“This Jubilee Year of Mercy excludes no-one”
In his Letter on the Jubilee Indulgence, released today (1st September 2015), Pope Francis has announced ways in which people of various situations can receive the Jubilee Indulgence. The Holy Father has made it clear that he wishes the Jubilee to be something very special for all who enter into the spirit of the Jubilee –
“I wish that the Jubilee Indulgence may reach each one as a genuine experience of God’s mercy”
Reflecting the Divine Mercy which the Jubilee celebrates, the Pope has ensured that no group of people is excluded from receiving the spiritual benefits of the Jubilee. He notes his awareness that many people are unable, for a variety of reasons, to travel to Rome (or even to a Cathedral Church or designated place with a Door of Mercy) in order to obtain the Indulgence. And so, the Pope has arranged ways in which different people can receive the Indulgence.
For the sick, the elderly and the alone, the Pope notes that “living with faith and joyful hope this moment of trial, receiving communion or attending Holy Mass and community prayer, even through the various means of communication, will be for them the means of obtaining the Jubilee Indulgence.”
And for prisoners, the Holy Father says that “they may obtain the Indulgence in the chapels of the prisons. May the gesture of directing their thought and prayer to the Father each time they cross the threshold of their cell signify for them their passage through the Holy Door, because the mercy of God is able to transform hearts, and is also able to transform bars into an experience of freedom.”
The Pope has been keen to stress a return to the Corporal and Spiritual Works of Mercy. Reminding the faithful of these once more, he notes that “each time that one of the faithful personally performs one or more of these actions, he or she shall surely obtain the Jubilee Indulgence. Hence the commitment to live by mercy so as to obtain the grace of complete and exhaustive forgiveness by the power of the love of the Father who excludes no one. The Jubilee Indulgence is thus full, the fruit of the very event which is to be celebrated and experienced with faith, hope and charity.”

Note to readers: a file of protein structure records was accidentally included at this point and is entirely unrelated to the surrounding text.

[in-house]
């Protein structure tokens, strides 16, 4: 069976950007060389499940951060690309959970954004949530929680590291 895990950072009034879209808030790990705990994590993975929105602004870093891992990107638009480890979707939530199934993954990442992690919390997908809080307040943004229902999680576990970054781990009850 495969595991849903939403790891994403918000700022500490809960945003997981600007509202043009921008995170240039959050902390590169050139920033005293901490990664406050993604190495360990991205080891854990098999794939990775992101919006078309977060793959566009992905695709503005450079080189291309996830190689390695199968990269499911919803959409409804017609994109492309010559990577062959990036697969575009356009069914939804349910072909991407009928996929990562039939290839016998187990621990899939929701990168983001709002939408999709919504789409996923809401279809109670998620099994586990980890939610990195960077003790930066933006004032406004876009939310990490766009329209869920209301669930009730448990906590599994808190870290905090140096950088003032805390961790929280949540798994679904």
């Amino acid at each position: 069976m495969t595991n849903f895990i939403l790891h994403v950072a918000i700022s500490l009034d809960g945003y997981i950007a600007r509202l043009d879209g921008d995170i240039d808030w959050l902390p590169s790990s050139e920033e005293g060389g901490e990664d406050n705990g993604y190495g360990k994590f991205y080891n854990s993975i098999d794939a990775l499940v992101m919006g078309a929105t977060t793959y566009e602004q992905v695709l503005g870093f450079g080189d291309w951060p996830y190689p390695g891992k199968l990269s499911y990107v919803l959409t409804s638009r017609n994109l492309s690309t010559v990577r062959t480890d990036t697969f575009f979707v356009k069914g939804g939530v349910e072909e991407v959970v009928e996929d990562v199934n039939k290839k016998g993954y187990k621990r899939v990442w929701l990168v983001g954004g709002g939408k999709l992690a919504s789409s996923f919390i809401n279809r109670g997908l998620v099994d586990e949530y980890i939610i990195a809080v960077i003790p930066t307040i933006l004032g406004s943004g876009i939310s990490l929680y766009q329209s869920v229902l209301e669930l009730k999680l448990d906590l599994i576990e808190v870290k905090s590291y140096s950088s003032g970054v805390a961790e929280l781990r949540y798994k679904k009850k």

The Holy Souls in Purgatory are likewise remembered in the Jubilee of Mercy, with the Pope noting that the Indulgence can be applied to these suffering souls – “as we remember them in the Eucharistic celebration, thus we can, in the great mystery of the Communion of Saints, pray for them, that the merciful Face of the Father free them of every remnant of fault and strongly embrace them in the unending beatitude.”
Mindful, too, of those faithful who are not in full communion with Rome, and referring specifically to the members of the Fraternity of St Pius X, the Pope has extended a fraternal hand by saying – “through my own disposition, I establish that those who during the Holy Year of Mercy approach these priests of the Fraternity of St Pius X to celebrate the Sacrament of Reconciliation shall validly and licitly receive the absolution of their sins.”
Finally, the Holy Father has been giving consideration to the state of those involved in the act of abortion, whether women who have had an abortion or those performing one. He notes that no-one who is truly sorry for their sins should have forgiveness denied them, and so he writes – “I have decided, notwithstanding anything to the contrary, to concede to all priests for the Jubilee Year the discretion to absolve of the sin of abortion those who have procured it and who, with contrite heart, seek forgiveness for it. May priests fulfil this great task by expressing words of genuine welcome combined with a reflection that explains the gravity of the sin committed, besides indicating a path of authentic conversion by which to obtain the true and generous forgiveness of the Father who renews all with his presence.”
This is a quite extraordinary Letter from the Holy Father and I cannot recall having read anything similar to it. Here, the Pope truly tries to reflect the mercy of the Face of the Father in Heaven.
God’s mercy is denied to no-one who seeks it with genuine contrition – this is the very message of Divine Mercy and is the core of the Gospels. However, we do sometimes prevent God from granting us His mercy – often, perhaps, because we do not believe how limitless that mercy is and, at other times, by believing that our personal situation prevents us from receiving it. In this Letter, Pope Francis opens roads of mercy to various people who may find themselves in such situations – I pray that many will avail themselves to walk these roads and to seek and obtain the fullness of Divine Mercy.
The full text of the Letter can be read HERE.